Monday, 29 February 2016

Parklets For The People



A Parklet is a redundant space (usually parking space) that is converted into a people place. They offer a place to stop, to sit, and to rest while taking in the activities of the surrounding environment. They can provide greenery and art and they encourage opportunities for human interaction.

The City of Victoria introduced their first 'pilot project' parklet last summer (that's the photo above). It was a joint effort between the City and the Business Association, with an additional grant from Coastal Community Credit Union. Since opening day, over 95 million people** have used the parklet.

Since seeing the Downtown Victoria parklet, I've always been on the lookout for other opportunities in my own neighbourhood where this concept might work. The other day, as I was exiting 7-11 with my extra large Coke Slurpee, I found the perfect place: in between the Starbucks and 7-11 on Shelbourne at Feltham.



This area has the space to accommodate some additional infrastructure, it already attracts people who like to linger, it is a high volume pedestrian corridor and it would provide an ideal place to sit and enjoy a Slurpee on a lazy weekend afternoon.

So how might this Feltham Village Parklet look? The Contemporist has compiled some excellent examples of parklets around the world. Below are a few of the best examples as food for thought.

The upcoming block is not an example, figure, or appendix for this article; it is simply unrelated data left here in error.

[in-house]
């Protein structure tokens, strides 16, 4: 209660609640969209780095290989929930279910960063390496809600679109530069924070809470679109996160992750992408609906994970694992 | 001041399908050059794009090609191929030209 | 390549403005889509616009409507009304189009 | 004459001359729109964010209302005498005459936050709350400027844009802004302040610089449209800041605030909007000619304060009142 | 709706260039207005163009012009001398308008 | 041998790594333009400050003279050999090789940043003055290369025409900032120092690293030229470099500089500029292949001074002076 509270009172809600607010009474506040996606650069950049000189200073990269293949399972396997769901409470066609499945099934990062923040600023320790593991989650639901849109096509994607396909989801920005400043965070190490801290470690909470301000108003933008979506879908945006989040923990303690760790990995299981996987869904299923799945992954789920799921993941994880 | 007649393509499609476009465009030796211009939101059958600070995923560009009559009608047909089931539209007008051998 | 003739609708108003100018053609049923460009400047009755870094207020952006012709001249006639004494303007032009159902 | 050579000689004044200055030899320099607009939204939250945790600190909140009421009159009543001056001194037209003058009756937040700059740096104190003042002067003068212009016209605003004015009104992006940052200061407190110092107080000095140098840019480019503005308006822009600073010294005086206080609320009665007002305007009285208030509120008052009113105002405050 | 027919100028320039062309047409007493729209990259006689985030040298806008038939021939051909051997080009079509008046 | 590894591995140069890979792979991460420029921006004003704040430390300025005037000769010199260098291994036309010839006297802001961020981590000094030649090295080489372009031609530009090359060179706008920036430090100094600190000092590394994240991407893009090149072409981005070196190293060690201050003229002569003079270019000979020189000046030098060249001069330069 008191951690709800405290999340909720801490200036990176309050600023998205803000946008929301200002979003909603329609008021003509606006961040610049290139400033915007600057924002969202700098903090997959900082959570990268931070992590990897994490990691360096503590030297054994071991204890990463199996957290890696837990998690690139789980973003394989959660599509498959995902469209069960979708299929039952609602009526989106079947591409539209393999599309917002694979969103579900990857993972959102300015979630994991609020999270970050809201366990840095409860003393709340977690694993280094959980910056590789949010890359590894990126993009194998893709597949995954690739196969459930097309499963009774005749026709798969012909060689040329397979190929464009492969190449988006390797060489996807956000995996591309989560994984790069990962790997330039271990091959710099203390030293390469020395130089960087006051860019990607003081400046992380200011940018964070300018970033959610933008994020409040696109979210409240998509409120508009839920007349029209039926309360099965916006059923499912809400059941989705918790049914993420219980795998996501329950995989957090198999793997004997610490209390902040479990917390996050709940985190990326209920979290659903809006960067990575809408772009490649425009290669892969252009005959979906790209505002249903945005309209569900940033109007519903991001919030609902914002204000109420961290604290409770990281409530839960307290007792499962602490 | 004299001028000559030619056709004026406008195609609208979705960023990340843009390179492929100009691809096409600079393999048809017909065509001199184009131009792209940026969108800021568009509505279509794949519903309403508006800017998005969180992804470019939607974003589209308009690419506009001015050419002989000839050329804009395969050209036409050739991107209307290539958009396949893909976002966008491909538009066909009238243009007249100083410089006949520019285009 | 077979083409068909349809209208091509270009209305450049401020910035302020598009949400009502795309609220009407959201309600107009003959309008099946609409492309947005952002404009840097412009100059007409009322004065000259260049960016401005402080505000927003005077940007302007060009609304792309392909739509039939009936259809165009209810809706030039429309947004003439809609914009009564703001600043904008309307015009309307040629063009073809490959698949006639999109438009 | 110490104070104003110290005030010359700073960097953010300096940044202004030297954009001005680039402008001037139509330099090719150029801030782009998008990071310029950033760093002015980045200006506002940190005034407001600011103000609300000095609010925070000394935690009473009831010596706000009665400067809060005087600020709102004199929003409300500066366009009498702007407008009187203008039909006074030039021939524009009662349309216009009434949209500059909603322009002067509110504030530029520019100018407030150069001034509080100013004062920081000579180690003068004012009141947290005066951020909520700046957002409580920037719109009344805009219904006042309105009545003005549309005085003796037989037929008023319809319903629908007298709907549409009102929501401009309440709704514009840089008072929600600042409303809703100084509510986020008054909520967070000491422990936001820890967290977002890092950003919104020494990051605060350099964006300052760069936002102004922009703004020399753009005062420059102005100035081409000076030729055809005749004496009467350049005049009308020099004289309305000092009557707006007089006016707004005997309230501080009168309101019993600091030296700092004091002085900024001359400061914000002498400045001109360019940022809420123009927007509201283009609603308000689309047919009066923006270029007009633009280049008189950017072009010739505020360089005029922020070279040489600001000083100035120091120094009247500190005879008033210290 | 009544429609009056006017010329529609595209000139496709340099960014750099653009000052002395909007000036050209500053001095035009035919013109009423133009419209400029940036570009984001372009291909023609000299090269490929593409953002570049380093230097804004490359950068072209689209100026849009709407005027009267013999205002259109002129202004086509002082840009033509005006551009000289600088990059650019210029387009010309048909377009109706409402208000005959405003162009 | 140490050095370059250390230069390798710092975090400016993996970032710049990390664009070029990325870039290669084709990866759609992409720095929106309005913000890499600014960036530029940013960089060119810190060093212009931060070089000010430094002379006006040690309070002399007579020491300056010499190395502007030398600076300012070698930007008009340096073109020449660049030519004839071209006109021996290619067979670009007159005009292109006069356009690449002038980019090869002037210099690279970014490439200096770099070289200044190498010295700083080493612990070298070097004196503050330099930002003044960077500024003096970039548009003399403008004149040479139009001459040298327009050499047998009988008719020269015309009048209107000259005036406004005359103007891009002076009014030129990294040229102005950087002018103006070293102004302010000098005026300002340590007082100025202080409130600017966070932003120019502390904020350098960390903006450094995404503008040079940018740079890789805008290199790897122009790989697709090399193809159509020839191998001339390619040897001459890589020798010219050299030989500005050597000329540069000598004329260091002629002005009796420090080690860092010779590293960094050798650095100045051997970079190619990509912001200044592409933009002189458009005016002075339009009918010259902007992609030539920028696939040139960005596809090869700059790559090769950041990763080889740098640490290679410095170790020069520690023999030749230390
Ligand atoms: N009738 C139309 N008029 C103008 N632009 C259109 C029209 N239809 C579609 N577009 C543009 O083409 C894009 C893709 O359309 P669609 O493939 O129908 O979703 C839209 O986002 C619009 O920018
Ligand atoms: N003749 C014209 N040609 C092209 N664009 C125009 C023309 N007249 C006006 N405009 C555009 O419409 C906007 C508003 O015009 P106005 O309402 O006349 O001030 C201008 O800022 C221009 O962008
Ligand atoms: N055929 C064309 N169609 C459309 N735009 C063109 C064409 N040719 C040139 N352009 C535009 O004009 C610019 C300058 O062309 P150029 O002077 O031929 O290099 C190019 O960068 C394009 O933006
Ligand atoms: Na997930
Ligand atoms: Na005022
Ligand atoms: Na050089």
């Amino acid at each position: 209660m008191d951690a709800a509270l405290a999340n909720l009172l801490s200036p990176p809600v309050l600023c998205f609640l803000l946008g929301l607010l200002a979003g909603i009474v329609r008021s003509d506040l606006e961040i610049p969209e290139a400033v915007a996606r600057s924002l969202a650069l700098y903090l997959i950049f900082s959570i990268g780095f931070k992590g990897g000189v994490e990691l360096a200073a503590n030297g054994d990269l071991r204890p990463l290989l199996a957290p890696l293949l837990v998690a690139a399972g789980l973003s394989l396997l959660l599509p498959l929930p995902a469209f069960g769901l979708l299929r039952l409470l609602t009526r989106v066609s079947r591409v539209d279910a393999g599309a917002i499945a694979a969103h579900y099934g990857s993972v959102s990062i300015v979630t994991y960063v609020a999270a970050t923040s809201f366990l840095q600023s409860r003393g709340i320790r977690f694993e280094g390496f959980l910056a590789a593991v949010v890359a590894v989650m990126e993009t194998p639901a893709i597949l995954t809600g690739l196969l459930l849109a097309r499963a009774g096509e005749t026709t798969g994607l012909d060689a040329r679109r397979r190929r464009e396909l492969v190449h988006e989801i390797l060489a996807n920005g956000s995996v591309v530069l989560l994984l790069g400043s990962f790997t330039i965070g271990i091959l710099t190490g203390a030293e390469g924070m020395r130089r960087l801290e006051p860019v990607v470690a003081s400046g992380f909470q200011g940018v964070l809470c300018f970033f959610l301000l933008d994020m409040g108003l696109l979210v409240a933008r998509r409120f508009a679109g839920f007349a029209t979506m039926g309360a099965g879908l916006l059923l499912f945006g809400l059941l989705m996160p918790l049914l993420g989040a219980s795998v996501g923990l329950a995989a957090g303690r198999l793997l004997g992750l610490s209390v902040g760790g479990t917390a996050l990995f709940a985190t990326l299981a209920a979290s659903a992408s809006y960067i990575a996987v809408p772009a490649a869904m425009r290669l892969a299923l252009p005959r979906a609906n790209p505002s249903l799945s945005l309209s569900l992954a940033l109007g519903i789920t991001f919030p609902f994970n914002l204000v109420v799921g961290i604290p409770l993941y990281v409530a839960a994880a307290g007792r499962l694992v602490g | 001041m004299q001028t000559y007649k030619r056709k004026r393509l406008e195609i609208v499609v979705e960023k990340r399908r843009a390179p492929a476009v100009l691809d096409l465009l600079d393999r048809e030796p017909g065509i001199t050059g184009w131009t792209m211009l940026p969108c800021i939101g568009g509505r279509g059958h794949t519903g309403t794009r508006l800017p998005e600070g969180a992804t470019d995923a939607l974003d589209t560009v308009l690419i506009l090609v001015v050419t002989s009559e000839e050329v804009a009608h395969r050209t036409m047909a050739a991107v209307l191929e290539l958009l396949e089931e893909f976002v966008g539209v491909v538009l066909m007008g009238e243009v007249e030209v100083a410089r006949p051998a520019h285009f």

As you can see, it usually doesn't take much to build a parklet. Some chairs, tables, greenery and attractive people posing for the camera can completely change the functionality of a space.

What do you think? Is this a good spot for a parklet? Is there another spot where this might also work?

**May be an exaggeration in a poor attempt to be witty

4 comments:

  1. A great space for a sitting area. Most parklets seem to face away from the traffic, and this I think would have face to the traffic due to the space available. But you are right, people are already using the short rock wall as a resting spot, why not pretty it up? (One Q though, in article above...is 95mil a typo?)

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  2. Good post. If you live there and you say it's a good spot then it's a good spot. I loved the examples from around the world. How do get something like that funded and constructed?
    Dave Kesson

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  3. It's a good idea, but would need substantial greenery or umbrellas/cover to protect it from the sun. Would be very uncomfortable to sit at during a sunny summer afternoon.

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